Tuesday, July 19, 2005

"O Rose, thou art sick...."

We therefore want to follow this trace of the trace, to take as constitutive for a renewed reflection on religion the very fact of its return, its re-presentation, its calling to us with a voice that we are sure we have heard before. . . . On the one hand, the robust presence in our popular culture of the return of the religious (as a need, in the new vitality of churches and sects, and in the search for different doctrines and practices, the 'fashion' for Eastern religions and so forth) is motivated above all by the sense of impending global threats that appear quite new and without precedent in the history of humanity. It began immediately after the Second World War with the fear of possible atomic war, and now that the new state of international relations makes this threat seem less imminent, there is a growing fear of an uncontrolled proliferation of these same weapons, and more generally an anxiety in the face of the risks to the ecology of the planet, not to mention those associated with the new possibilities of genetic engineering. A no less widespread fear, at least among advanced societies, is that of losing the meaning of existence, of that true and profound boredom which seems inevitably to accompany consumerism. It is above all the radicality of these risks, which seem to threaten the existence of the species and its very 'essence' (it is possible now to modify the genetic code), that evokes and renders contemporary once again that 'too extreme a hypothesis' which for Nietzsche was God. Even that form of the return of the religious expressed in the often violent search for and affirmation of local, ethnic and tribal identities may in the majority of cases be traced back to a rejection of modernization as destructive of the authentic roots of existence.*
A lesson from suicide attackers throughout history: you cannot threaten another people's identity, the "authentic roots of [their] existence," and expect to succeed in your efforts. The threats Vattimo lists here apply to all of us, and especially "the profound boredom which seems inevitably to accompany consumerism" afflicts American, where only a spectacular opportunity at consumerism (the release of another Harry Potter book) seems able to stir us from our torpor and pique our interest. The more we press forward with our Western insistence that "modernization is the way!" (and we press that in a myriad of ways), the more we will be met with increasingly violent resistance. They all, it seems to me, stem from the same source, and that source is not "modernity," but neither is the cure either to bash modernity, nor to go deeper into it. We cannot so easily disentangle ourselves from the problems we have created for ourselves, nor so easily condemn any one problem as the one sin we need to set right.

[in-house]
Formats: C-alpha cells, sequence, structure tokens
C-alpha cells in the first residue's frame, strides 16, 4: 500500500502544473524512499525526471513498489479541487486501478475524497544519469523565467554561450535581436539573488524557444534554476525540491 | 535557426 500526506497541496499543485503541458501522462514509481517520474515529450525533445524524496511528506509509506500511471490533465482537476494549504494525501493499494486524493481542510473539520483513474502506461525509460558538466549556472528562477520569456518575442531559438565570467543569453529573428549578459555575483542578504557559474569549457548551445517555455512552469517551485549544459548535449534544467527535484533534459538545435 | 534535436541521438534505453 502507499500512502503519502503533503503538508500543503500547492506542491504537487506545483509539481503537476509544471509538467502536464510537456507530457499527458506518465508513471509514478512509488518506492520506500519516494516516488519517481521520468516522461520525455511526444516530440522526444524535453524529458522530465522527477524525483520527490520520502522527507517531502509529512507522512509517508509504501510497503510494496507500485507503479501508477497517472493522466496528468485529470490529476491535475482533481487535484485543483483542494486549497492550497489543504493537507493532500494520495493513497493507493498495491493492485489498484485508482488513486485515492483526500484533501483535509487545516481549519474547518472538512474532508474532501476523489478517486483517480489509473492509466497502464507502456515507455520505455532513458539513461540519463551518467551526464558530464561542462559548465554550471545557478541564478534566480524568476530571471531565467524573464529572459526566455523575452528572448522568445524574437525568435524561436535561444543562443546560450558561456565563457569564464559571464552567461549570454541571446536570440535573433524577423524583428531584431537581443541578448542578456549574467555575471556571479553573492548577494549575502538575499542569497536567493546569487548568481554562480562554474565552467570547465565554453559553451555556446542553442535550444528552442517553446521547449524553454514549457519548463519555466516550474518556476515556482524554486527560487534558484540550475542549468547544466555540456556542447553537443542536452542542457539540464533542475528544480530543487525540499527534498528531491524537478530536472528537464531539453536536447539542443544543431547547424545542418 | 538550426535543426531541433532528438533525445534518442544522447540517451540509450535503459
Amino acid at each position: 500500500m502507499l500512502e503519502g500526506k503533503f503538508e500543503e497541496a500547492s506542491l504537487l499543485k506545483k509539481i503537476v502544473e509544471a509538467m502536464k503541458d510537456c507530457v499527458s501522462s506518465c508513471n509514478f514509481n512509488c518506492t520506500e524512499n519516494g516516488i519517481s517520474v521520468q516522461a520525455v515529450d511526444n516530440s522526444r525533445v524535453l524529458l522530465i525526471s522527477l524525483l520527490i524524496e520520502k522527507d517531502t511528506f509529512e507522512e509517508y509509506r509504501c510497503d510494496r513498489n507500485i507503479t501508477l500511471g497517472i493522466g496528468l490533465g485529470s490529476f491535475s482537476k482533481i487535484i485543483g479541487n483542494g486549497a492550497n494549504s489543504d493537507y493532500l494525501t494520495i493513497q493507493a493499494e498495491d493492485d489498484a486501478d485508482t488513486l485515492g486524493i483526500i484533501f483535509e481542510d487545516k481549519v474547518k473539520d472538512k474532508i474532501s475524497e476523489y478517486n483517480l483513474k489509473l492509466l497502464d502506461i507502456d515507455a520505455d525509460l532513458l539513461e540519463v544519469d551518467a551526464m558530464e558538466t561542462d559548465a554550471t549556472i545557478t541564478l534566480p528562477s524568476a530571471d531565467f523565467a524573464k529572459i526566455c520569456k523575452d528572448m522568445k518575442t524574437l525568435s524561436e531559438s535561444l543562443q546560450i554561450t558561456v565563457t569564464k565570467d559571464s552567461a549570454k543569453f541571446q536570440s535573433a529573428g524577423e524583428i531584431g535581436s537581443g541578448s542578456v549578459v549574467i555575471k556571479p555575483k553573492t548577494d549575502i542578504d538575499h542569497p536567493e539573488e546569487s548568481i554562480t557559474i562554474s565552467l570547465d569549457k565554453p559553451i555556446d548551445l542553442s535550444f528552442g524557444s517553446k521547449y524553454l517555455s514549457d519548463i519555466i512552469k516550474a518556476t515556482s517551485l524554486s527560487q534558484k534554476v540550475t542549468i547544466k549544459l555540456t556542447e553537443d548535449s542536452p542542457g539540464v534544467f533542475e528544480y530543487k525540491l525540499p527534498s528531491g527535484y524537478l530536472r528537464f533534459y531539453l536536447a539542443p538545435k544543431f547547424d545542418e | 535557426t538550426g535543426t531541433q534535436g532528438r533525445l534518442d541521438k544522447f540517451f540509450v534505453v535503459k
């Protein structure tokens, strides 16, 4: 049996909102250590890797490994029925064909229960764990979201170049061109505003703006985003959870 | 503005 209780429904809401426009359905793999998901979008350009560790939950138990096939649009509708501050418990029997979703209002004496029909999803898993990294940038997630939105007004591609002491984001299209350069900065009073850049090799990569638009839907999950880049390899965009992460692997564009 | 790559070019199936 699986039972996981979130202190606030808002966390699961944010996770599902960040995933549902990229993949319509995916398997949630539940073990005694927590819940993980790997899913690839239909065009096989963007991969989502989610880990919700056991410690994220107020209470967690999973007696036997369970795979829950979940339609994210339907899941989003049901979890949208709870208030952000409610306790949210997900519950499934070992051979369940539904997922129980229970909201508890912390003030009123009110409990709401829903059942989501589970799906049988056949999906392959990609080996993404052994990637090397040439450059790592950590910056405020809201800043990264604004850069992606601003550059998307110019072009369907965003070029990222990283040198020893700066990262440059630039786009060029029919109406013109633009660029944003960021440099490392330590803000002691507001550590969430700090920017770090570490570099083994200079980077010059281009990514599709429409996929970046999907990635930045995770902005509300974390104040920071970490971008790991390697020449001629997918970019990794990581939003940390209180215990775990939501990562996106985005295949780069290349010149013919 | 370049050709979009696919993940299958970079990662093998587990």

The situation we find ourselves in is an historical one, as well as a philosophical and theological one. Which should make us at least wonder what we are doing, and why.

*Gianni Vattimo, "The Trace of the Trace," Religion, ed. Jacques Derrida and Gianni Vattimo (Stanford University Press, Stanford, 1996), pp. 80-81.

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